Could be a problem for backups, restores of content to new phones etc.

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Creepy software knows what you are about to do... to that poor salad

Dwarf
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Lettuce, knife, tomato. Hold the sandwich cream - If we believe the last couple of weeks news articles

Think most could write that software without AI being necessary

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Contain yourselves: Kubernetes for Azure unleashed on world+dog

Dwarf
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The service, now available in 10 regions, joins the Google Kubernetes Service (GKS) and Amazon's Elastic Container Service for Kubernetes (EKS) as a way of allowing developers to deploy, scale and manage container applications on their respective vendor's cloud.

So, last to the party again.

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Microsoft tries cutting the Ribbon in Office UI upgrade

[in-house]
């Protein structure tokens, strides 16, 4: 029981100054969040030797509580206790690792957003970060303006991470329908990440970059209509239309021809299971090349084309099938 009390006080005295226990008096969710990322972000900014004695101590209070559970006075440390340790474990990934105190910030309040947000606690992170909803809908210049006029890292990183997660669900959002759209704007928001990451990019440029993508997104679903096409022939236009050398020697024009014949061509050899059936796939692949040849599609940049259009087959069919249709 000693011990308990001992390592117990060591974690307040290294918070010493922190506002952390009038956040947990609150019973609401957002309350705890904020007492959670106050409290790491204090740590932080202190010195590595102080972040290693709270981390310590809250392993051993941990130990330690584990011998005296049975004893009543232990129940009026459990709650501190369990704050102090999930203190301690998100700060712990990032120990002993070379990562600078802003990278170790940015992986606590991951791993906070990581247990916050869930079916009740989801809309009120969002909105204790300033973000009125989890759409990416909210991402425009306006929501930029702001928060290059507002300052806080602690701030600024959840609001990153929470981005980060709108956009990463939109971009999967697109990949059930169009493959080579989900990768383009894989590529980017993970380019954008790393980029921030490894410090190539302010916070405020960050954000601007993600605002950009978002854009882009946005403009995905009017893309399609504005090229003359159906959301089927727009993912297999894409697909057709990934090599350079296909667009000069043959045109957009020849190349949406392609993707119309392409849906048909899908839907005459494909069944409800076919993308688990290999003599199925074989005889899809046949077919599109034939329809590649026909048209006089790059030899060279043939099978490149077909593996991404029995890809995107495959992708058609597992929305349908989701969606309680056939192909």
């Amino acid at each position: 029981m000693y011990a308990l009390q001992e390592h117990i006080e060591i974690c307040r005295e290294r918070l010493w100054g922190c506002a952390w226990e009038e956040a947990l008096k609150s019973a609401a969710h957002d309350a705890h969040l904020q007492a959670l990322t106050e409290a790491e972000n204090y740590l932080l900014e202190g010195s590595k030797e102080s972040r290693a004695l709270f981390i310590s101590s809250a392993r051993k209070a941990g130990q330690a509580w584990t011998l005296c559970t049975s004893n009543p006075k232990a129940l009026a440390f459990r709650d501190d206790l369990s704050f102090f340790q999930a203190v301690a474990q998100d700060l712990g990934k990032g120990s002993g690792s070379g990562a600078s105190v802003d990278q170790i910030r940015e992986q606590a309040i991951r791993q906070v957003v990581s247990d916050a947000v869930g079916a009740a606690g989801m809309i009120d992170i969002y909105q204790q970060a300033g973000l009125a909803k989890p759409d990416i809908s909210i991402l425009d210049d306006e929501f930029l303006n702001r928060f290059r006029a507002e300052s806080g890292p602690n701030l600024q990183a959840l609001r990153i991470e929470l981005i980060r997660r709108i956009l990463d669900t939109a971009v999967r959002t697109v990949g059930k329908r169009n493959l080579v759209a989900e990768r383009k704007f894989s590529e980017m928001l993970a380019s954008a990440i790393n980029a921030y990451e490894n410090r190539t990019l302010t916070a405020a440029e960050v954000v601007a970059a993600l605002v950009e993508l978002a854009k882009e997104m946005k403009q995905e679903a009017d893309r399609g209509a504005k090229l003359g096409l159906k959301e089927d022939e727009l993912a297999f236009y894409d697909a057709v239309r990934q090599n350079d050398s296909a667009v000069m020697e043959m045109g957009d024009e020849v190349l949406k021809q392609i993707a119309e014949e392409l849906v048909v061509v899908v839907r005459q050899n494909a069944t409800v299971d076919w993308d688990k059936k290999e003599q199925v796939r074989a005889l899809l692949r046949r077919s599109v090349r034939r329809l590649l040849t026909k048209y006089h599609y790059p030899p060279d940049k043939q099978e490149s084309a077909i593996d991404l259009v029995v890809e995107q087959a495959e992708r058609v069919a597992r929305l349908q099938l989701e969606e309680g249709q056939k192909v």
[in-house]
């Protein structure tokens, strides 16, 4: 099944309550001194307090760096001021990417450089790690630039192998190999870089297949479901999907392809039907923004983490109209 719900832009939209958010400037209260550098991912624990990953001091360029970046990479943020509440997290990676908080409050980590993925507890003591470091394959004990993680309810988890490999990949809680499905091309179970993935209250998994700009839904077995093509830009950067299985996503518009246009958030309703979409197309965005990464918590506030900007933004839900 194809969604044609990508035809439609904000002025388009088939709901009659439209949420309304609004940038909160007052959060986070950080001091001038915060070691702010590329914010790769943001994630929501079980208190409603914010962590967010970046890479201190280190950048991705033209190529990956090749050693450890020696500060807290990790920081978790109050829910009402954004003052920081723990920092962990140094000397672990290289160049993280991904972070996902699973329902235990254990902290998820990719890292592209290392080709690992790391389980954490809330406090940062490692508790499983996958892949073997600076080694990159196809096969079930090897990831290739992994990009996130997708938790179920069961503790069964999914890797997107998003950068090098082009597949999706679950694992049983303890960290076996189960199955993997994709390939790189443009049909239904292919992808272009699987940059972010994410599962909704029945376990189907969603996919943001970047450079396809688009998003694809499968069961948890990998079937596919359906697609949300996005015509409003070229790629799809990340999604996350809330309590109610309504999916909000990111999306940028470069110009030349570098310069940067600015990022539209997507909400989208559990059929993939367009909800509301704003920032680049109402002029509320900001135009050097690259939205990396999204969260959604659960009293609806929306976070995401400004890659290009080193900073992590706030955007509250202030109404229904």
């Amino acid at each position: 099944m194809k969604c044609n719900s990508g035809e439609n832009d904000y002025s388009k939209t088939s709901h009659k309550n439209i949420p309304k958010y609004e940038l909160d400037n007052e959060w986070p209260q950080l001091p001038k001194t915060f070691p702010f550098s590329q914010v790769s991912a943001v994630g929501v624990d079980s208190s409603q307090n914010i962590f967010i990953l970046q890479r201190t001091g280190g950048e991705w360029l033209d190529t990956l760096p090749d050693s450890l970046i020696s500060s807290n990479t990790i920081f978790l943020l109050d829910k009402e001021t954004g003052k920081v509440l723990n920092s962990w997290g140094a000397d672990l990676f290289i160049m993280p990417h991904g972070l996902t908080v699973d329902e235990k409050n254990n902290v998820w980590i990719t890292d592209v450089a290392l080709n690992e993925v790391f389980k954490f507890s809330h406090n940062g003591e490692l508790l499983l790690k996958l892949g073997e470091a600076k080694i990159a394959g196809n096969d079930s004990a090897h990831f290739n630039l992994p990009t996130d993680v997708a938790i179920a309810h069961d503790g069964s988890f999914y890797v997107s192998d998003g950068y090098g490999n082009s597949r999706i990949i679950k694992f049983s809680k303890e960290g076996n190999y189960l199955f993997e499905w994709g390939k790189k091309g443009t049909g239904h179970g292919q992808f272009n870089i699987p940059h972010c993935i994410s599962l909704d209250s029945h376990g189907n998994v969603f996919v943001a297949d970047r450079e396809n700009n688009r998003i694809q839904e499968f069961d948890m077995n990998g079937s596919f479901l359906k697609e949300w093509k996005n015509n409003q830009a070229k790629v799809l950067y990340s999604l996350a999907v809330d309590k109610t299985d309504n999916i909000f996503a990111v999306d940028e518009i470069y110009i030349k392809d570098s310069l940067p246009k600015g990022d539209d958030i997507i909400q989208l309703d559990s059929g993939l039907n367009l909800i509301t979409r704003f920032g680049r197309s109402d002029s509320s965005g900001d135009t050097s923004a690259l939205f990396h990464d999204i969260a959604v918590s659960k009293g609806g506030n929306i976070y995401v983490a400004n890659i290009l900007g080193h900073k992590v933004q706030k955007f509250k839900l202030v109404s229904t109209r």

Dwarf
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This thinking is in line with Microsoft’s current enthusiasm for minimising user distractions.

So this presumably means an end to rotating tiles, adverts, self-reinstalling games, forced patches with the inevitable reboots and other such cruft that has crept into the OS

I’m also not buying the “muscle memory” on the ribbon, the only reaction I get to it is a complete dislike of it and frustration of having to try and find the meaningless hieroglyph buried somewhere in the bar. Use words, we moved on from hieroglyphs thousands of years ago.